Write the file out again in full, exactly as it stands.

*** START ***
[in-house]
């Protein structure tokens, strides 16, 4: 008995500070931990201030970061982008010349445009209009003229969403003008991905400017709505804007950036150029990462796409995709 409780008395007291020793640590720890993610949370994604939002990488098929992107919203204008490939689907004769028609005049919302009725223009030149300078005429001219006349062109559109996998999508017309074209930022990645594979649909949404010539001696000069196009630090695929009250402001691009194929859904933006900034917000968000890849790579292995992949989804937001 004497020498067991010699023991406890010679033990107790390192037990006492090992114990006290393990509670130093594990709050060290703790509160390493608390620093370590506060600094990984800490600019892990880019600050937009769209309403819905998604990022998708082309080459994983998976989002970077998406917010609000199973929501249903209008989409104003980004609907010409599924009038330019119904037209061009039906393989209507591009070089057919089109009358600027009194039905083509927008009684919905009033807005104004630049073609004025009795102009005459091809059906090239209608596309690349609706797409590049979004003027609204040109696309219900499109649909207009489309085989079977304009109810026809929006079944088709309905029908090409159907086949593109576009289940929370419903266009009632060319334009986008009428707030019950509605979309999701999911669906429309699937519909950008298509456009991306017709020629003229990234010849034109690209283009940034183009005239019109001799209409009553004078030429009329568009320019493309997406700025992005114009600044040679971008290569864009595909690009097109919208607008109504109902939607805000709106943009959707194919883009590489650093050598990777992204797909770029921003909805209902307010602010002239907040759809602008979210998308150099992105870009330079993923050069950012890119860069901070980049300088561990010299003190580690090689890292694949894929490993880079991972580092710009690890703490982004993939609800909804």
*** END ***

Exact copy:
[in-house]
């Protein structure tokens, strides 16, 4: 008995500070931990201030970061982008010349445009209009003229969403003008991905400017709505804007950036150029990462796409995709 409780008395007291020793640590720890993610949370994604939002990488098929992107919203204008490939689907004769028609005049919302009725223009030149300078005429001219006349062109559109996998999508017309074209930022990645594979649909949404010539001696000069196009630090695929009250402001691009194929859904933006900034917000968000890849790579292995992949989804937001 004497020498067991010699023991406890010679033990107790390192037990006492090992114990006290393990509670130093594990709050060290703790509160390493608390620093370590506060600094990984800490600019892990880019600050937009769209309403819905998604990022998708082309080459994983998976989002970077998406917010609000199973929501249903209008989409104003980004609907010409599924009038330019119904037209061009039906393989209507591009070089057919089109009358600027009194039905083509927008009684919905009033807005104004630049073609004025009795102009005459091809059906090239209608596309690349609706797409590049979004003027609204040109696309219900499109649909207009489309085989079977304009109810026809929006079944088709309905029908090409159907086949593109576009289940929370419903266009009632060319334009986008009428707030019950509605979309999701999911669906429309699937519909950008298509456009991306017709020629003229990234010849034109690209283009940034183009005239019109001799209409009553004078030429009329568009320019493309997406700025992005114009600044040679971008290569864009595909690009097109919208607008109504109902939607805000709106943009959707194919883009590489650093050598990777992204797909770029921003909805209902307010602010002239907040759809602008979210998308150099992105870009330079993923050069950012890119860069901070980049300088561990010299003190580690090689890292694949894929490993880079991972580092710009690890703490982004993939609800909804």